New opportunities await after five solid years
The departure of defensive coordinator and interim head coach D.J. Durkin from the Florida Gators is a certainty now that new head coach Jim McElwain has hired Geoff Collins to coordinate his defense.
But while Durkin’s departure will be viewed as a simple changing of the guard, it should be noted that he’s had a major impact on the program during his time with the Gators.
In his fifth year with the team, Durkin was the second-longest tenured member of Florida’s coaching staff, second only to running backs coach Brian White (six seasons). He originally joined the Gators as a special teams coordinator under Urban Meyer; his unit was so effective, and he received such high praise from Meyer and Florida’s administration, that Will Muschamp thought it wise to retain Durkin (along with White) when he took over in 2011.
And it was quite obvious that Muschamp and Durkin hit it off from the get go; in fact, a source told OnlyGators.com following the departure of defensive coordinator Dan Quinn that Muschamp only reached out to one or two other coaches – both veterans with whom he had extremely close relationships – to inquire about their interest in the job before promoting Durkin into the role. Though most rightly believed that Muschamp was in control of Florida’s defense during his tenure, Durkin certainly contributed and is a big reason for UF’s success at linebacker over the last half-decade.
Now Durkin is looking for another job. The good news is that he is not lacking for suitors or opportunities. He is reportedly the top choice to take over the Texas A&M defense (well, aside from Muschamp, who took the Auburn job) and has been linked to other positions, such as the opening at North Carolina.
However, Durkin’s best potential opportunity is reuniting with a coach largely responsible for his success to this point, Jim Harbaugh. A coaching industry source confirmed to OnlyGators.com on Tuesday that there have been general conversations gauging Durkin’s interest in a position on Harbaugh’s Michigan coaching staff and the interest was most certainly reciprocated.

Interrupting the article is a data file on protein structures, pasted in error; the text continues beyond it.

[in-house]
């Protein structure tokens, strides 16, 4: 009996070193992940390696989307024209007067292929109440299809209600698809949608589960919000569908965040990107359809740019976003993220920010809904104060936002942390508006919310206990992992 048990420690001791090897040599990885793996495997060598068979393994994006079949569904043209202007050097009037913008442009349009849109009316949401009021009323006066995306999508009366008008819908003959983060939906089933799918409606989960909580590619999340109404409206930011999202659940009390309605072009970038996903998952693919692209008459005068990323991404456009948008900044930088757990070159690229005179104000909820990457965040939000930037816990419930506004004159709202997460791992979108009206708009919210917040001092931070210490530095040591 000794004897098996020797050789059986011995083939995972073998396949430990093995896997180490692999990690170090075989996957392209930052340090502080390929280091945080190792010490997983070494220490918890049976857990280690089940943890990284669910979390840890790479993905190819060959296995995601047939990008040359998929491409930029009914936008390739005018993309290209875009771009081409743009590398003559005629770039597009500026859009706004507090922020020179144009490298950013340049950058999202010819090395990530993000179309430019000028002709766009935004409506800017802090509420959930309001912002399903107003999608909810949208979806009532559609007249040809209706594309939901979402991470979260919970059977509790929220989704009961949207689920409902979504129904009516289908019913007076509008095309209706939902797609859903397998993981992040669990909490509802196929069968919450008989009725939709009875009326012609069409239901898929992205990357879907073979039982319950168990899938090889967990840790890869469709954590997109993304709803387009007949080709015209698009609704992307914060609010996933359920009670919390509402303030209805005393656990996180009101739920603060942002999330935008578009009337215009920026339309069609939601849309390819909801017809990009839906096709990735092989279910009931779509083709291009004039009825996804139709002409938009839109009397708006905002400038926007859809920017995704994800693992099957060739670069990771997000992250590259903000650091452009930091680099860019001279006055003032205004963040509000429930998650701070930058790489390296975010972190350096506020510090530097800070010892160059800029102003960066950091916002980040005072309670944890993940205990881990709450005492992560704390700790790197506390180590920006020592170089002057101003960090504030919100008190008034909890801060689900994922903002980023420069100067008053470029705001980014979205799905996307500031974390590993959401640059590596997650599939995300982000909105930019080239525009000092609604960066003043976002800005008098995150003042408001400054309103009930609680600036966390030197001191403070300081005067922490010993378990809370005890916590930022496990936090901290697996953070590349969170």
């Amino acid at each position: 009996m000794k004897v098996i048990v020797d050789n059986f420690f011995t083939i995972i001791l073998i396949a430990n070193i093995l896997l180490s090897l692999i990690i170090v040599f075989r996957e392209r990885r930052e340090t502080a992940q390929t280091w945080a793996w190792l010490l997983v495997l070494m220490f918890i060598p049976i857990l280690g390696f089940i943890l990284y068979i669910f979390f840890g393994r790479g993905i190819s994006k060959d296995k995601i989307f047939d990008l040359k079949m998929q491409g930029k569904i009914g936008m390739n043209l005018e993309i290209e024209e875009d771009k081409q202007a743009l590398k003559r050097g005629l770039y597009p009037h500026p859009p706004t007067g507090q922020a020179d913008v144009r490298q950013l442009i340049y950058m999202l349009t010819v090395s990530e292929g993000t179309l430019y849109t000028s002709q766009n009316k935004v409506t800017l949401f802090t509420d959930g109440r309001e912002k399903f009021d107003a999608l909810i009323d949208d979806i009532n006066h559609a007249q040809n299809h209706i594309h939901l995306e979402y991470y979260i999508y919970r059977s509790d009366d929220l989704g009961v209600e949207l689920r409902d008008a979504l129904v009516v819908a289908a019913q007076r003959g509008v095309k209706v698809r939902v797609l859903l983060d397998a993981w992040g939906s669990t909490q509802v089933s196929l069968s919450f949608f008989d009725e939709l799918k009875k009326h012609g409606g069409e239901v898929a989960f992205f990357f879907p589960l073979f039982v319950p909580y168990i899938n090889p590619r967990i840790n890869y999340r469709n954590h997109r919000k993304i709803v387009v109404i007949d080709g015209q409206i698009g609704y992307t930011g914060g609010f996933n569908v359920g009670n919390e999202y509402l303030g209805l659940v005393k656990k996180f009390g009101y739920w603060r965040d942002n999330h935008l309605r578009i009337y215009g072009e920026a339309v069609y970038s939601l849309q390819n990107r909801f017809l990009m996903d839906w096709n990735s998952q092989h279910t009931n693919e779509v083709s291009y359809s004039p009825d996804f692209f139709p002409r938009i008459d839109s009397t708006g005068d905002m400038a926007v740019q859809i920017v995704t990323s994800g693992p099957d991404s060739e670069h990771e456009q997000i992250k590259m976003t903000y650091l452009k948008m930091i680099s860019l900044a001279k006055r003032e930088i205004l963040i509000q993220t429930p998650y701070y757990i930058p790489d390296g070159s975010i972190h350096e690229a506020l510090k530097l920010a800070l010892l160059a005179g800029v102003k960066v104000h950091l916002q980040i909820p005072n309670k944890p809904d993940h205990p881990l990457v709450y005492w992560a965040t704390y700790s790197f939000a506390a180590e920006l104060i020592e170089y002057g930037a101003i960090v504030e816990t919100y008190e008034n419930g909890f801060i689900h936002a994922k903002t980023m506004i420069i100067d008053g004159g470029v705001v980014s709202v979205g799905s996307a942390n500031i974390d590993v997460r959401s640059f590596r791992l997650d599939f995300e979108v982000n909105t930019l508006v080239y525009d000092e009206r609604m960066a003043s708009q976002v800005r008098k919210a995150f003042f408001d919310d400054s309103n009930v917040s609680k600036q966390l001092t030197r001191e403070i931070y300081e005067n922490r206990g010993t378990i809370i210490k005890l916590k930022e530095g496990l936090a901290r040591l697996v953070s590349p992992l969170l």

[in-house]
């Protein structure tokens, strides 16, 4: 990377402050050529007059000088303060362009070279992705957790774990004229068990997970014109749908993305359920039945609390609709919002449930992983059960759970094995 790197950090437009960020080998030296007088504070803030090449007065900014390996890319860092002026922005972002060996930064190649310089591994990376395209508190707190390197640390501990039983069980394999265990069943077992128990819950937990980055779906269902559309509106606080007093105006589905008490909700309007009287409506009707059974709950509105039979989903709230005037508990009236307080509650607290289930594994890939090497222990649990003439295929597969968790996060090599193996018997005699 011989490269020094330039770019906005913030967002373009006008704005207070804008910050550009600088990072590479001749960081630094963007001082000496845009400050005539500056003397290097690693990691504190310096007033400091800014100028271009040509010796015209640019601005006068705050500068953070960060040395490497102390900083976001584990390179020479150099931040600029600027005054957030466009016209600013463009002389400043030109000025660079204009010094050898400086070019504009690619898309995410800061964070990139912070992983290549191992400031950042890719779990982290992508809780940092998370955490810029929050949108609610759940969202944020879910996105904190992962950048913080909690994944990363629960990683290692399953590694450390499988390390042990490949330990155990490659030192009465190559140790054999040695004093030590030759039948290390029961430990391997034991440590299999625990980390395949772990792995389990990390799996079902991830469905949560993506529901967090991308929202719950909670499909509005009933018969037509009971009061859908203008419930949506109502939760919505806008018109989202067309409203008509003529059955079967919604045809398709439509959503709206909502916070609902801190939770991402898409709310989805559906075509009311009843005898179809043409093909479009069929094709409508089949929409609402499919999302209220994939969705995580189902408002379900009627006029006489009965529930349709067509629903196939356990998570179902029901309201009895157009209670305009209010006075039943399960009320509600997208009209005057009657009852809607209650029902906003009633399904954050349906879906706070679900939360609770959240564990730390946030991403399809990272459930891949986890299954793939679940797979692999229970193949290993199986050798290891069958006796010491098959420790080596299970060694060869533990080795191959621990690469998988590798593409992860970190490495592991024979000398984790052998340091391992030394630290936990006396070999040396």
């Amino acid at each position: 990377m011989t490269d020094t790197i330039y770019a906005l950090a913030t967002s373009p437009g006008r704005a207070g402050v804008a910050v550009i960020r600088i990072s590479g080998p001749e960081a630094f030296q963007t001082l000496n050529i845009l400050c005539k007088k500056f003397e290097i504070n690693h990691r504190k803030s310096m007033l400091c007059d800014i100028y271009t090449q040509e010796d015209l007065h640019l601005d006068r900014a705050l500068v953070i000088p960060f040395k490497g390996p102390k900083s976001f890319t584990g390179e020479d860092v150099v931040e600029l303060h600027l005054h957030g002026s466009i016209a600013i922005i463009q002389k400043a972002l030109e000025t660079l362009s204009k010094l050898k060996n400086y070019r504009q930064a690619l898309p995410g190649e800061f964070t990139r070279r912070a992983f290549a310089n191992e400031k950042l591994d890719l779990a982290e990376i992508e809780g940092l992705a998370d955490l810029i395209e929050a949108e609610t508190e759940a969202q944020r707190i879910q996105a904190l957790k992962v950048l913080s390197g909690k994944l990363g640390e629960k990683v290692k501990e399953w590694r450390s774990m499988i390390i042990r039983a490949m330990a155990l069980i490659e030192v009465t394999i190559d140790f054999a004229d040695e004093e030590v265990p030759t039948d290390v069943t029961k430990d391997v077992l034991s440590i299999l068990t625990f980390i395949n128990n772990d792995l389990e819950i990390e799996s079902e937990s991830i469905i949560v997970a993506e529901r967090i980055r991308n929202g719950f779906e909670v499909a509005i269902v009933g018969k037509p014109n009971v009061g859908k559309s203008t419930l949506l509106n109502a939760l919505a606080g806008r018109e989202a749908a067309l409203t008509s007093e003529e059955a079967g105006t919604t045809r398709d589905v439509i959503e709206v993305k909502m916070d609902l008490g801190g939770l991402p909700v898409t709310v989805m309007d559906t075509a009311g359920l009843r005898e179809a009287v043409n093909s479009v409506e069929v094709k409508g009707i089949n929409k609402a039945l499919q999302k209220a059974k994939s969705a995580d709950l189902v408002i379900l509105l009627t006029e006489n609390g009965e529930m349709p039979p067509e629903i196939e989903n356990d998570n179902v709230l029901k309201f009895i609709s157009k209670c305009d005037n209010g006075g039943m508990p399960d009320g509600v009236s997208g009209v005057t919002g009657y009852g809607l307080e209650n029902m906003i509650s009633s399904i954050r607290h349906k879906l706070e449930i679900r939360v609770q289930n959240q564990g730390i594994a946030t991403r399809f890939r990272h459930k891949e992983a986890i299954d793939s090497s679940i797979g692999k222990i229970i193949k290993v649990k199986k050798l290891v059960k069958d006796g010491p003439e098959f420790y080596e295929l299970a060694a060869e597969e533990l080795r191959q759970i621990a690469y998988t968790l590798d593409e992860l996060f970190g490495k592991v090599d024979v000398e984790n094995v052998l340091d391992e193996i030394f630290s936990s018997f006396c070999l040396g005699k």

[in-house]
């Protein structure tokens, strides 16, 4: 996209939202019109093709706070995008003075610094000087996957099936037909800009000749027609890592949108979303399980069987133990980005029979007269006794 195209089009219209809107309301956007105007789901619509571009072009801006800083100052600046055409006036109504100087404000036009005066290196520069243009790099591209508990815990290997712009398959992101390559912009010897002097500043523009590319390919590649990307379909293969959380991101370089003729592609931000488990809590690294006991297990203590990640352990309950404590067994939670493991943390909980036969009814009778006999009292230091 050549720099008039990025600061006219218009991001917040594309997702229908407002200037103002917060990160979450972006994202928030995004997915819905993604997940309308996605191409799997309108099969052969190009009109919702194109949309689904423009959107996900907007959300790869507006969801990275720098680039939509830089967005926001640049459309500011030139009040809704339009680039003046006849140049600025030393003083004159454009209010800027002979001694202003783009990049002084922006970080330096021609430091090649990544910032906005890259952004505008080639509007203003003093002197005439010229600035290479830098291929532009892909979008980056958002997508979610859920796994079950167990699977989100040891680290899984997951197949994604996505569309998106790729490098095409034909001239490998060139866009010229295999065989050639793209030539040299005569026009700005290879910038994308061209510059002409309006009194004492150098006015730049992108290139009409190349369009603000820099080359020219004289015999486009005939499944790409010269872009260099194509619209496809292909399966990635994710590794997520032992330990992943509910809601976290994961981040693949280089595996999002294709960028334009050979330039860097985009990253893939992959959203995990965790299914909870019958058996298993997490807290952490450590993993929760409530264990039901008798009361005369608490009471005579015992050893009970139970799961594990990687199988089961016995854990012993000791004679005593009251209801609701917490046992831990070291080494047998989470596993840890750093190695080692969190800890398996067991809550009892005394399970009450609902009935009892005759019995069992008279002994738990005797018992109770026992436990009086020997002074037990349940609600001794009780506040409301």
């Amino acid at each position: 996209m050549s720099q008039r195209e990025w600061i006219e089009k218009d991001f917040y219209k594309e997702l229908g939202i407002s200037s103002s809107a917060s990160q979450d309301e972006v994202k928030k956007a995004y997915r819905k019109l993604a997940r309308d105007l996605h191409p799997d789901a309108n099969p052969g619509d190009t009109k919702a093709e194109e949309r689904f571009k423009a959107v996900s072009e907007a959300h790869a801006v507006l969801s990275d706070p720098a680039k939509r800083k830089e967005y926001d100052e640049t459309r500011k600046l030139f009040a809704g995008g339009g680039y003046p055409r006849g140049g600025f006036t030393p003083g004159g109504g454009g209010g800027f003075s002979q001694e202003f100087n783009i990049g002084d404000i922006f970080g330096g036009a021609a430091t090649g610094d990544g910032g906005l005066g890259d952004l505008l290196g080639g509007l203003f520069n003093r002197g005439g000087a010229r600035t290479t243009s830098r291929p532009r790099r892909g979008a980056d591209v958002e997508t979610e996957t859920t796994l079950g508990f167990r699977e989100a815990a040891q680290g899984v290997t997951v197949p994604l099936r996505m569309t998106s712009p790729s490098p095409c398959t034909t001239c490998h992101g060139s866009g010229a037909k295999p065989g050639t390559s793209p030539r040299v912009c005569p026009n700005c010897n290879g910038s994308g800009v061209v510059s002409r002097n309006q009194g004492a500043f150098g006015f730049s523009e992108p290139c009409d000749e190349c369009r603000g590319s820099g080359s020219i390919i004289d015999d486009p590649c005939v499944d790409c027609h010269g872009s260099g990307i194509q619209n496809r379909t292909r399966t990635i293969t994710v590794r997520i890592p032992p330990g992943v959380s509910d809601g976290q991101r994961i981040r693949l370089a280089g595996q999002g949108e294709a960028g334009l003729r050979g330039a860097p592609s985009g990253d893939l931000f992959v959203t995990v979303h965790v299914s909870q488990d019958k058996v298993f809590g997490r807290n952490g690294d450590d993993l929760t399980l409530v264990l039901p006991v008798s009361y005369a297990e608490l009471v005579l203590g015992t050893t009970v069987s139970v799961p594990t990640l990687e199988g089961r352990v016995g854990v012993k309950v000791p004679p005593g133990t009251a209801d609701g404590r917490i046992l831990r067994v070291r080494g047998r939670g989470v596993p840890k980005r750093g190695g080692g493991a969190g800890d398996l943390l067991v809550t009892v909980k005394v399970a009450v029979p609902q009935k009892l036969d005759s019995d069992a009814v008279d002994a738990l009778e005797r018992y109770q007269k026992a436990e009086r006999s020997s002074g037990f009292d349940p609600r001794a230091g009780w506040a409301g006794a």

Durkin is not beholden to the Gators, which have decided not to retain him, to wait until after Florida competes in the 2015 Birmingham Bowl to make his decision official, but he is likely to do so considering how much he is cherishing the opportunity to lead a team into battle for the first time. Durkin has been under consideration for other lower-level head coaching jobs in the past, and a source tells OnlyGators.com that he is truly relishing this chance and wants to lead UF the right way on Jan. 3.
Another staff change ahead for Florida
When Muschamp took over the Gators, he retained other staffers outside of coaches, deciding to leave Mickey Marotti in charge of Florida’s strength and conditioning program. He did this, despite his preference for a power lifting-style program, because Marotti was so beloved by the players and officials and within the building. But Marotti did not last long under Muschamp, departing UF for Ohio State once the latter program hired Urban Meyer following his one-year sabbatical.
Change was the best for all parties involved, and Muschamp filled the open position with a friend, Jeff Dillman, the former director of strength and conditioning at Appalachian State whom he met at LSU. Dillman had been working since 2009 as the head of physical conditioning at IMG Performance Institute, and his Olympic lifting style was perfect for Muschamp’s vision of a powerful Gators program.